the sundial in yesterday's photo, Tim and his son removed the cheatgrass that normally dominates the base of the pole, brought in some good soil, and planted a number of lavender starts. Then they tiled the bare areas with some river gravel. It's a refreshing change from the nasty invasive. A passing butterfly appears to agree.
While the angle of the shadow with respect to 16th and Monroe is not evident in this photo, I'll first admit, I threw out a bit of a deceptive comment yesterday when I described 16th as running "roughly north-south." The original street grid in Corvallis was laid out parallel to the riverfront, and runs about 20 degrees east of north. At Kings Avenue, a block west of my current location, the street grid snaps to N/S-E/W, or truly compass oriented (See the FlashEarth location). Second, due to modern horological conventions, we're currently on daylight savings time, which means the clock gets to noon about an hour earlier than the sun reaches "true noon," at its greatest height in the sky and directly to the south. Put those two factors together, and you can see why the two o'clock mark is the one that's almost parallel to 16th street, not the 12 o'clock mark.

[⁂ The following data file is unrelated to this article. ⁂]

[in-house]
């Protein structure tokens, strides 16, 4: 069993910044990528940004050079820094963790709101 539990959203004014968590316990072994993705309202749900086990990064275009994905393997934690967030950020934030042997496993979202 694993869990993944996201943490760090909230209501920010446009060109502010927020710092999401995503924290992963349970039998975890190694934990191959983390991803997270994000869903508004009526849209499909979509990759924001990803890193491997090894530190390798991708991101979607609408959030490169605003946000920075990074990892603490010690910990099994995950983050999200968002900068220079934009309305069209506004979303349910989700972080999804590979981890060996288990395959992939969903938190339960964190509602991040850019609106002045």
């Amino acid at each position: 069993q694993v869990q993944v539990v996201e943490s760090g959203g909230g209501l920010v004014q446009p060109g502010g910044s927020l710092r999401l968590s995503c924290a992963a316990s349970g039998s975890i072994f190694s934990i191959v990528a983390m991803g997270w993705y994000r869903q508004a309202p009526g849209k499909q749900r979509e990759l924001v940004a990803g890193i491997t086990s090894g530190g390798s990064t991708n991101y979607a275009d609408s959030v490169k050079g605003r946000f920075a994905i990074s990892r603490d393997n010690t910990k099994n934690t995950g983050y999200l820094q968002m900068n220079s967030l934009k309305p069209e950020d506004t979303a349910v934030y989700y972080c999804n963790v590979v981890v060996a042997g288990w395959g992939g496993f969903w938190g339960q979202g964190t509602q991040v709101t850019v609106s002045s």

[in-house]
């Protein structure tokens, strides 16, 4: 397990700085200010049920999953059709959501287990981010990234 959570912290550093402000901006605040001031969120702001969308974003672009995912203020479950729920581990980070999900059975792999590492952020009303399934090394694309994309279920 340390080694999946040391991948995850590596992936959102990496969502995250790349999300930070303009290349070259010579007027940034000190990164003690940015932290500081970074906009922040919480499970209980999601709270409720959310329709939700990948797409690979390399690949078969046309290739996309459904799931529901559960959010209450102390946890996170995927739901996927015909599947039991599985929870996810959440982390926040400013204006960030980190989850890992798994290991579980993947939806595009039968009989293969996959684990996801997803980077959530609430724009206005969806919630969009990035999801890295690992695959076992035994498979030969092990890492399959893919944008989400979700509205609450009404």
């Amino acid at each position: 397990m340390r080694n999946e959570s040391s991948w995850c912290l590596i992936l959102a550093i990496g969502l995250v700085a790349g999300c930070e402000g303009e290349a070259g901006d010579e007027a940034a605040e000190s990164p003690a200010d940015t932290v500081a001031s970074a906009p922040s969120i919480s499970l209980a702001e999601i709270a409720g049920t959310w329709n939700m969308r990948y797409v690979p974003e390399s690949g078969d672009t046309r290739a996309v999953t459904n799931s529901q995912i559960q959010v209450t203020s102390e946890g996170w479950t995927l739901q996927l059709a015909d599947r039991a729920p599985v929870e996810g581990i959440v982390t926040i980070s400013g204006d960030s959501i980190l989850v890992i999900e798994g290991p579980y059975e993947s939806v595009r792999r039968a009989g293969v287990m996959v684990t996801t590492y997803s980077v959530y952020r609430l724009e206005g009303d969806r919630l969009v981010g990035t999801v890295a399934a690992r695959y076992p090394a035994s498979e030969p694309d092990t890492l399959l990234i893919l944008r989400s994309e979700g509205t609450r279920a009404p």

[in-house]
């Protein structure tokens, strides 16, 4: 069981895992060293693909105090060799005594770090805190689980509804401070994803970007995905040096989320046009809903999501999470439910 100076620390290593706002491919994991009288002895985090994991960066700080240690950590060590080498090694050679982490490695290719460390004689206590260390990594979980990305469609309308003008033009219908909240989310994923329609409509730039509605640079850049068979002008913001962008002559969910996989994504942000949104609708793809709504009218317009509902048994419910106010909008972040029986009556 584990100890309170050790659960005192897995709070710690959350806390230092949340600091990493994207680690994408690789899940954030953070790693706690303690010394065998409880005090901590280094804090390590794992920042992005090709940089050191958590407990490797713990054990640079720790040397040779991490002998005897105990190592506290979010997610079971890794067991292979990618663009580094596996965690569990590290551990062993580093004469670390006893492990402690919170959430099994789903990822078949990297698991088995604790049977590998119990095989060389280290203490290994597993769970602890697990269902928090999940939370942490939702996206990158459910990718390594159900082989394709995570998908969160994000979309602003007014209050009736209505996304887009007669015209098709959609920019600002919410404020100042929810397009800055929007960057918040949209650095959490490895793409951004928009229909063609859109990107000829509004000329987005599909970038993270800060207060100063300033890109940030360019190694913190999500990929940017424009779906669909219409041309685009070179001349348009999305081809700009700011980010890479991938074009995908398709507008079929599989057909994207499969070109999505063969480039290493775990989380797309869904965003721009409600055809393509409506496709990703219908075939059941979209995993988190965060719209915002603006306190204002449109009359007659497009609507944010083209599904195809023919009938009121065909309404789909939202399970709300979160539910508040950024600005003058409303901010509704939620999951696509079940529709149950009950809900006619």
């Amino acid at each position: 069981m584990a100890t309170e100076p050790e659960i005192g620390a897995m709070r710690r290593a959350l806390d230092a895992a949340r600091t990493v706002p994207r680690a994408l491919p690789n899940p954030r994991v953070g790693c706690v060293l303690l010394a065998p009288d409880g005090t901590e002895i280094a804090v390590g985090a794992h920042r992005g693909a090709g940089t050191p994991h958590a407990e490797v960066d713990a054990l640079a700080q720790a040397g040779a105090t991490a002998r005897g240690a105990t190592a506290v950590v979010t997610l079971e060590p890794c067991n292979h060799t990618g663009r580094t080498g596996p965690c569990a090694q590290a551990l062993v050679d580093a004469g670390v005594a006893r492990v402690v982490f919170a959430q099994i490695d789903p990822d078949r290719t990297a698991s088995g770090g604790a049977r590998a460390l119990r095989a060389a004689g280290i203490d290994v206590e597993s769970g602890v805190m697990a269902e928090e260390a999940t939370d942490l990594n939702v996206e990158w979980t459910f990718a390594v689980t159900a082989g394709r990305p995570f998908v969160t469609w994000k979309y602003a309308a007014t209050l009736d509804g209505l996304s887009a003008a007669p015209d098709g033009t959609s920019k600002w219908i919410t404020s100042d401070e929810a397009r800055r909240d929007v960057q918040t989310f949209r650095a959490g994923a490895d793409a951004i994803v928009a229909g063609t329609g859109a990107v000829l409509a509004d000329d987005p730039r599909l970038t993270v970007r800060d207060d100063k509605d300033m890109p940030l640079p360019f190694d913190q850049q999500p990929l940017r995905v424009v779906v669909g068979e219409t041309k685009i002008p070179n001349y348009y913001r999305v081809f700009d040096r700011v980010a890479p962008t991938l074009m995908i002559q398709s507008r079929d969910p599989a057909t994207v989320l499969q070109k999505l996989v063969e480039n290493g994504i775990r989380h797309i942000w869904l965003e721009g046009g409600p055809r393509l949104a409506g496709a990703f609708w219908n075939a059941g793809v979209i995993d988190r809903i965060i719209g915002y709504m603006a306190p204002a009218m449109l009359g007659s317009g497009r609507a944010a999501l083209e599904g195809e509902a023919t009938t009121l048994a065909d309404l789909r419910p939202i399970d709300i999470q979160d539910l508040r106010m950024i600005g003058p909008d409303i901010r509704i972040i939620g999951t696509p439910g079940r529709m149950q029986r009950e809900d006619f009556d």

Understanding these sorts of seemingly unrelated tidbits to make sense of the world around us is all part and parcel of "thinking like a geologist." I commented, "we're looking at an intersection of geology, geography, horology, and human history." When solving geological puzzles, one needs to be able to draw from a great many disciplines, even if the puzzle is as trivial as, "Why isn't the shadow falling where we'd expect it to?"
Photo unmodified. July 18, 2014. FlashEarth location.
Is This Your Hat?
2 years ago